Sleep Disorders & Study FAQ's for Patients - Adventist HealthCare

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Sleep Disorders & Study FAQ's for Patients

Most people are not familiar with sleep laboratory procedures and equipment. Below, we answer some of the more frequently asked questions we receive about sleep disorders testing.

If you have further questions about your sleep study not addressed in our FAQ’s, please feel free to call us at 1-800-AWAKEN1. Our goal is to make your sleep laboratory experience as comfortable and productive as possible. If we can assist you in any way, please do not hesitate to ask.

Frequently Asked Questions (FAQ's)

What is a polysomnogram?
A polysomnogram is a continuous recording of selected body functions during sleep. The test also records brain waves, eye movements, and muscle tone, which together determine the sleep stages. Heart rate and rhythm sleep movements, and snoring sounds are also monitored. For possible sleep apnea, we record breathing and oxygen level. Additional polysomnographic measurements can be made in people with other suspected disorders.

What sensors are applied during the recording?
Most of the sensors are tiny gold plated disks that are applied to the scalp and skin. Blood oxygen is monitored using a small, lightweight, cushioned plastic clip that is kept on a finger or applied to an ear lobe throughout sleep. Respiration is monitored by using a very thin plastic sensor that is placed between the nose and upper lip. Breathing effort is recorded using belts placed around the chest and abdomen.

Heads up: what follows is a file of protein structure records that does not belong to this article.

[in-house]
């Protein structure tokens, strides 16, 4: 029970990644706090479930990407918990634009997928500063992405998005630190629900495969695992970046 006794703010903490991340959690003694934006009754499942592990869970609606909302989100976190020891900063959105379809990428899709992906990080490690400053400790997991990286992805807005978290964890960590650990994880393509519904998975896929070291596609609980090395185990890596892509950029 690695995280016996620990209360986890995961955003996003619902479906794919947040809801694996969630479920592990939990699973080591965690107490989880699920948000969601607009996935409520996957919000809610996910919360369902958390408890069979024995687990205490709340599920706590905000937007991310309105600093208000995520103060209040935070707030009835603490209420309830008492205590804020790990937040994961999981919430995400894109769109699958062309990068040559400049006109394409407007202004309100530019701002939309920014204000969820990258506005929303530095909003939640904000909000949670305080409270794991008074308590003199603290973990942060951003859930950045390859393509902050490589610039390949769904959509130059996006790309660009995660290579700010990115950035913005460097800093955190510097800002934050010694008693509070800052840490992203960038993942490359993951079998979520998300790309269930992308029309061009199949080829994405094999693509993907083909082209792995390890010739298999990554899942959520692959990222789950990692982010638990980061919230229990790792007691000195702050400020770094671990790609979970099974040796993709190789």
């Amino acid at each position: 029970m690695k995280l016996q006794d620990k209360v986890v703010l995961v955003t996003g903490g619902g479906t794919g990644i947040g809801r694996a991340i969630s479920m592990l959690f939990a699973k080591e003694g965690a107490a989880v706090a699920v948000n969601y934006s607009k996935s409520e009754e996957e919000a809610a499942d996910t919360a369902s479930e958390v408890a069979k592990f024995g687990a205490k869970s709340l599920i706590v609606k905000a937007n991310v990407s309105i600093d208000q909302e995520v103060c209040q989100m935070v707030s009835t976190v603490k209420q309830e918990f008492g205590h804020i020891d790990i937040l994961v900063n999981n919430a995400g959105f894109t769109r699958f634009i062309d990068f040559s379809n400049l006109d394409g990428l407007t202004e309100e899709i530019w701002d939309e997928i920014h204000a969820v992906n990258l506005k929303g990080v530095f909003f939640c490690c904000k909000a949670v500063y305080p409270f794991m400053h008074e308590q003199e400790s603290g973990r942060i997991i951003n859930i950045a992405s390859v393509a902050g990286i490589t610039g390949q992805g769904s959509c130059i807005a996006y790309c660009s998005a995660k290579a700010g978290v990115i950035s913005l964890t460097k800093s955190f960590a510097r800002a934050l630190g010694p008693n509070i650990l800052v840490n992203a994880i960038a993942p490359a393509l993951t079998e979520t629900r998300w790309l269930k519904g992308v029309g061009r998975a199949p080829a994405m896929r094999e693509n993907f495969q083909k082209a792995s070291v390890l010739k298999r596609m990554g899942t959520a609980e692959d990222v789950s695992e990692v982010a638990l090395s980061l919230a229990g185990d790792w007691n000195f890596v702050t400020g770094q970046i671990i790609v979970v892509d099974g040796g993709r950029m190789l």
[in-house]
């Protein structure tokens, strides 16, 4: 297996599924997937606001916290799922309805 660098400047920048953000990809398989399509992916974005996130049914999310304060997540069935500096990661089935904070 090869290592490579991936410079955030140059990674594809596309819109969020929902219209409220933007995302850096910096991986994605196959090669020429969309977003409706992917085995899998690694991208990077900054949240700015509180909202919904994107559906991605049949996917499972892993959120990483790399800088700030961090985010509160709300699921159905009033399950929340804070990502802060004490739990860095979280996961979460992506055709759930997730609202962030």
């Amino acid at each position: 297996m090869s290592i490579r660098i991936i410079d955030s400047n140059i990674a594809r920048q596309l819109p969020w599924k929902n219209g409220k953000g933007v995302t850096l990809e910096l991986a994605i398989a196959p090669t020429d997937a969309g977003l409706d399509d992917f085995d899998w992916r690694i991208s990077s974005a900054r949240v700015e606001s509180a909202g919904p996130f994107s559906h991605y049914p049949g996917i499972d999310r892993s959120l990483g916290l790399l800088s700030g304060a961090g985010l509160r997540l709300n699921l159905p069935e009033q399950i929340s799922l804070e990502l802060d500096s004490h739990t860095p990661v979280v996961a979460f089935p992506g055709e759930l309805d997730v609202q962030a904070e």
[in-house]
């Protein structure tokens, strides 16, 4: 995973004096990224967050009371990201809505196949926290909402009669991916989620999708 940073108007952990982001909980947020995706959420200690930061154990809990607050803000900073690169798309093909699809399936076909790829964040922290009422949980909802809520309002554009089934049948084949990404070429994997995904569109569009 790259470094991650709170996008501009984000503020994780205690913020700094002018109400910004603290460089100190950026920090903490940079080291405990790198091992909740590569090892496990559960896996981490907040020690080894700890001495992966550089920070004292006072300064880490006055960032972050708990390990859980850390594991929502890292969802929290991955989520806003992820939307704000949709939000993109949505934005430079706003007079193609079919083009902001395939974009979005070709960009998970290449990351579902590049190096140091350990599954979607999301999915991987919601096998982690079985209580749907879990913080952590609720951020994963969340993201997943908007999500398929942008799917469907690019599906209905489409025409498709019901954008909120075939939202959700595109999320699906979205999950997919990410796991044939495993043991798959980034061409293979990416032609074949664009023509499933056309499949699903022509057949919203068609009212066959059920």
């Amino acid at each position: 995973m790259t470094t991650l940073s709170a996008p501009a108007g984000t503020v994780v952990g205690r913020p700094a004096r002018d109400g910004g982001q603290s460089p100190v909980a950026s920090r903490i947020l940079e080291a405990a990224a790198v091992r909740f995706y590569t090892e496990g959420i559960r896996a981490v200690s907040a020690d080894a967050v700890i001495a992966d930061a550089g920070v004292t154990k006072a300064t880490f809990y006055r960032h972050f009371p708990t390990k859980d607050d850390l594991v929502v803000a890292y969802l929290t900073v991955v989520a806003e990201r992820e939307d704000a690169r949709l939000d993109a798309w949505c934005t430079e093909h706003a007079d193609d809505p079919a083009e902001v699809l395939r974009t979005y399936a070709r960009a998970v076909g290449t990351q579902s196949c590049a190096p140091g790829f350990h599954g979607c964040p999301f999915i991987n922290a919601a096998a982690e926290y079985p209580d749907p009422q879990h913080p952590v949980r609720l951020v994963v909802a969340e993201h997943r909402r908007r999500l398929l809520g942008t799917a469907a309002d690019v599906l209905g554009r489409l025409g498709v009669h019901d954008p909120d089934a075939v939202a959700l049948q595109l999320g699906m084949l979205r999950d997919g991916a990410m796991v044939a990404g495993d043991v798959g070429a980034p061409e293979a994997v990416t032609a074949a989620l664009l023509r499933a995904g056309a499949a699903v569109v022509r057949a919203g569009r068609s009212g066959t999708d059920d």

Will the recording be painful?
No. If you have sensitive skin, you may notice mild skin irritation from electrode paste or adhesive. We use no needles during this procedure.

Who will be present in the laboratory while I am sleeping?
A trained sleep laboratory technologist will monitor your sleep from an adjacent control room, while you sleep in a private room. The technologist has the responsibility to make your laboratory stay comfortable and safe while obtaining a high quality sleep recording.

Will the recording procedure disrupt my sleep?
We will ask you to sleep most of the time on your back, whereas you may sleep in different positions at home. Also, most people find the sensors to be somewhat bothersome. We know that your sleep in the laboratory will not be exactly the same as it is at home. When we score and interpret your polysomnographic recording, we will take into account any disruptive effects of sleeping in the laboratory.

Will I be given a sleeping pill?
No. If you have very significant insomnia at home, your doctor may order a medication to improve your sleep in the laboratory. Since these medications may affect other aspects of the test, such as your sleep stages and your breathing, your doctor has to weigh those concerns against the possibility that you may not sleep as long without the medication. PLEASE REVIEW ANY CHANGES IN MEDICATION WITH YOUR PHYSICIAN PRIOR TO TAKING ANY ACTION. If you have any questions about medication, please contact your referring doctor.

What happens to my sleep recording after the test is done?
A qualified sleep technologist will score your test data, and a designated sleep center physician with expertise in clinical sleep physiology will interpret the results. The results will be forwarded to your physician, usually within two to three days after your study is completed. If needed, you may have a follow-up visit to the Sleep Center.

Can I shower at the sleep center before I leave?
Shower facilities are available at most of our facilities.

Why is your sleep questionnaire so long?